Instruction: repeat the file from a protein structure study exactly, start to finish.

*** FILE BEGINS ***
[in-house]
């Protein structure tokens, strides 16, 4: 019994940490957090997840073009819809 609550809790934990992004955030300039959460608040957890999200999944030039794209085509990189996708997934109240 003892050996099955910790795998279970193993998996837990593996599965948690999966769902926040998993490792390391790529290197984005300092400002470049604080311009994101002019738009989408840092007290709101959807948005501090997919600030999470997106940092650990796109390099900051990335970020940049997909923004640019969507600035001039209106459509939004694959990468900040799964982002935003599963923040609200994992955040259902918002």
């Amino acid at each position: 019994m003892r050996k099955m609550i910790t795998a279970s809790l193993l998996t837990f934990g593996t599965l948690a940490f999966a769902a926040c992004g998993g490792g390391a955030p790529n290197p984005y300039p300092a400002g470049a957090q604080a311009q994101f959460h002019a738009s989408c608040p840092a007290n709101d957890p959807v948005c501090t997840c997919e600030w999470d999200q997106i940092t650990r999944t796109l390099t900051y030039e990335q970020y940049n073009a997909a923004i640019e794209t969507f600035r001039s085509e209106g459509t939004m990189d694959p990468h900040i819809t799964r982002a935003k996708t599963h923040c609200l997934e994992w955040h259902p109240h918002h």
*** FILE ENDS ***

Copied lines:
[in-house]
């Protein structure tokens, strides 16, 4: 019994940490957090997840073009819809 609550809790934990992004955030300039959460608040957890999200999944030039794209085509990189996708997934109240 003892050996099955910790795998279970193993998996837990593996599965948690999966769902926040998993490792390391790529290197984005300092400002470049604080311009994101002019738009989408840092007290709101959807948005501090997919600030999470997106940092650990796109390099900051990335970020940049997909923004640019969507600035001039209106459509939004694959990468900040799964982002935003599963923040609200994992955040259902918002």
């Amino acid at each position: 019994m003892r050996k099955m609550i910790t795998a279970s809790l193993l998996t837990f934990g593996t599965l948690a940490f999966a769902a926040c992004g998993g490792g390391a955030p790529n290197p984005y300039p300092a400002g470049a957090q604080a311009q994101f959460h002019a738009s989408c608040p840092a007290n709101d957890p959807v948005c501090t997840c997919e600030w999470d999200q997106i940092t650990r999944t796109l390099t900051y030039e990335q970020y940049n073009a997909a923004i640019e794209t969507f600035r001039s085509e209106g459509t939004m990189d694959p990468h900040i819809t799964r982002a935003k996708t599963h923040c609200l997934e994992w955040h259902p109240h918002h």